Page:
Selecting the site for its visibility to drivers between Venice and Milan, Brembo's physical identity will use its trademark red, in this case a one-kilometer long wall which also acts as a sound barrier to the offices and other uses on the other side. The wall, made of grooved, lacquered aluminum, will appear to extend into the horizontal parking surface on the highway side. By locating a parking podium between the moving cars and the red wall, Nouvel has attempted to mediate between the highway and the office that are reached by piercing through the wall.

The aerial view at left (click for expanded view) illustrates the various parts of the development, including the red wall and parking podium, the approach road, the pond, and the offices integrated into the landscape beyond. The architects decision to locate office spaces beyond the wall - and the wall itself - ironically recognizes the automobile by stifling its physical effects. Therefore the Research Office acts as a symbol of the company who manufactures parts that attempt to lessen an automobile's destructive impact, hopefully allowing the driver to stop before hitting another car, for example.

In contrast to the colorful, yet bare highways side of Brembo's Bergamo facility, the office buildings are transparent and integrated with trees and other landscape to create an oasis apart from the speeding cars. Reminiscent of Nouvel's earlier Foundation Cartier in Paris, landscape is treated as a zone between the building and the greater urban condition. In the former the condition was the streets of Paris, in the latter the condition is the roads connecting cities. So in turn the landscape plays a greater role in the building's design, a commendable offset to the image-oriented facade of the trademark Brembo-red wall.

[Google Earth link]

The Hotel

The Hotel

The Hotel in Lucerne, Switzerland by Jean Nouvel, .

The Hotel, a renovation in Lucerne, Switzerland by the French architect Jean Nouvel, connotes a place of fantasy. A place where dreams come true, just like in the movies. Nouvel's impetus for projecting film stills (including Bernardo Bertolucci's Last Tango in Paris, Federico Fellini's Casanova, and Peter Greenaway's The Pillow Book, among others) upon the ceilings of The Hotel's guest rooms may not be its connection to filmic fantasy, but a hotel, or transient lodging in general, definitely has many relationships to the medium of film.

One of the most interesting relationships drawn between hotels and film exists in Jim Jarmusch's Mystery Train, in which a Japanese tourist in Memphis takes pictures, not of famous sites, but of his hotel room. His reasoning rests in the memorability of unique sites and attractions versus the forgetfulness of hotel rooms. To this character the transient places he moves through have just as much, if not more, significance than the notable destinations. Most films aren't as direct in connecting movies and hotels. Instead the majority of dramas use hotels as a stage for important events: discovery in Barton Fink, delusion in The Shining, deceit in Last Year at Marienbad, and death in Psycho. The hotel becomes a stage for change, as it is a transition between point A and point B: home and away, life and death.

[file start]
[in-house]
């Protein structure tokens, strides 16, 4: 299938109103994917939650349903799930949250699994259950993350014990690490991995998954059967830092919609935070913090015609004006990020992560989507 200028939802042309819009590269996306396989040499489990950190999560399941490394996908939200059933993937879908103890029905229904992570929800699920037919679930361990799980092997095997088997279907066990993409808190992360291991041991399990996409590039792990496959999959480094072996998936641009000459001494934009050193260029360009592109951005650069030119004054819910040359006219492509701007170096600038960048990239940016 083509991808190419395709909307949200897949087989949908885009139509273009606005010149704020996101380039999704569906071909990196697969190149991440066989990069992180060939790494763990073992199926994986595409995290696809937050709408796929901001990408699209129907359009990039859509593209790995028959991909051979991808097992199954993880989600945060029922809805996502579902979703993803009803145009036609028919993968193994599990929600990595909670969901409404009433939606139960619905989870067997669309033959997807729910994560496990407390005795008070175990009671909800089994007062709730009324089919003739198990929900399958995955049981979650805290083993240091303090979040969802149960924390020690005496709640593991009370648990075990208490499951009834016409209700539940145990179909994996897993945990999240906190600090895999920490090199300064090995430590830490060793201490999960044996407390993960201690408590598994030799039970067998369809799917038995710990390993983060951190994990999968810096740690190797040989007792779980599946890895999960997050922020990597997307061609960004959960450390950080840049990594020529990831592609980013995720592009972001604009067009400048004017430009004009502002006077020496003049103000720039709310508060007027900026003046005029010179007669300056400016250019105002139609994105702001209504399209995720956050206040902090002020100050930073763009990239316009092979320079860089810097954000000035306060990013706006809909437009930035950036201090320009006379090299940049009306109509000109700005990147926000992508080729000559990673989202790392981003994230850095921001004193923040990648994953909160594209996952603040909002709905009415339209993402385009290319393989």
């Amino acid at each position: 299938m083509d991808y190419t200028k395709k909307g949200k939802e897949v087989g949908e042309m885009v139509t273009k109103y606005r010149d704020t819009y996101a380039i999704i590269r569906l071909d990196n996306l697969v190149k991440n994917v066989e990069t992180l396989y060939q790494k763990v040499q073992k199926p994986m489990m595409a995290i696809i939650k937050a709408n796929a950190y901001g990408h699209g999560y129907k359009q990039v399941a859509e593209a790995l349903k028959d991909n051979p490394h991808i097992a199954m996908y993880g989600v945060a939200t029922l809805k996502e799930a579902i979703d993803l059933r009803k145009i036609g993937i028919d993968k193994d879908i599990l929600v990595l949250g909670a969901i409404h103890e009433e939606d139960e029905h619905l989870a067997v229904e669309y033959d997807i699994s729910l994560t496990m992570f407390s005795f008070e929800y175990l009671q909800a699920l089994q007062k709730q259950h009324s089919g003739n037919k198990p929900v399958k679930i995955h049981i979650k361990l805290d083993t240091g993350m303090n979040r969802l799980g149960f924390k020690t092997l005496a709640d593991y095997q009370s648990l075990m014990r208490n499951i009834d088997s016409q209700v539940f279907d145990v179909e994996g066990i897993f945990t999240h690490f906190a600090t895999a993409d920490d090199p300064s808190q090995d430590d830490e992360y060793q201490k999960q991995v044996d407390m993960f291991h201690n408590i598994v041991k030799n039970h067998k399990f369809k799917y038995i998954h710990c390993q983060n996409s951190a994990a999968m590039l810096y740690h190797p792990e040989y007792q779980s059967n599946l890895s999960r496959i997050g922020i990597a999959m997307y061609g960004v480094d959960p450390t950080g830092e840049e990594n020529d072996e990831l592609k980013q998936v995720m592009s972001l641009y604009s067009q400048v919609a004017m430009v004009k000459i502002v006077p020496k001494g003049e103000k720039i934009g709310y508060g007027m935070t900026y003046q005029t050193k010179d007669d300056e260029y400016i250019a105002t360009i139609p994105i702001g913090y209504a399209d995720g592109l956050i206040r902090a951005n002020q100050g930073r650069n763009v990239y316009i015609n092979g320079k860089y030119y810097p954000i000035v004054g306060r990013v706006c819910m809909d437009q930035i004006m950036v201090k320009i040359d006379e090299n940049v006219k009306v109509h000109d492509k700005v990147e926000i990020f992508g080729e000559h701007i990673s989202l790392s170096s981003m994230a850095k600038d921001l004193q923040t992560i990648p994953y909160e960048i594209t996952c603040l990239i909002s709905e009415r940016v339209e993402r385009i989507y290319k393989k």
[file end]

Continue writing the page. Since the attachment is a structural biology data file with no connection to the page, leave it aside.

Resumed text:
Is Nouvel simply reversing this relationship that exists, or is he attempting to comment on people and their actions? With society's level of self-consciousness higher than ever before one thing rarely affects another without it being affected upon as well. Reality does not affect film without film affecting reality. Nouvel must be aware of this reciprocity and that hotels are viewed as places where romance will be played out "just like in the movies". The hotel has always existed as a place free from the bondage and security of home, as a escape, though reading the hotel as informed by film adds another layer of meaning that Nouvel's design attempts to explicate, or at least question.

As described on the first page, the primary design gesture of The Hotel is rooms illuminated by projections of film stills. The examples listed all have one thing in common: they deal with the complexities of love, albeit in very different ways. By focusing on love stories, and scenes that suggest sex, the guest is explicitly aware of the hotel's role as a place for romance and change, at least in the world of film. Most impressively though Nouvel articulates the public spaces of the hotel (lobbies, bars, restaurant) as a 3-dimensional continuation of the 2-dimensional gesture within the rooms (see image on page two). The transparency and reflectivity of the glass, in concert with the minimal lighting, creates a mood of voyeurism in which the guest becomes director, or actor, in a variation on the films playing out overhead.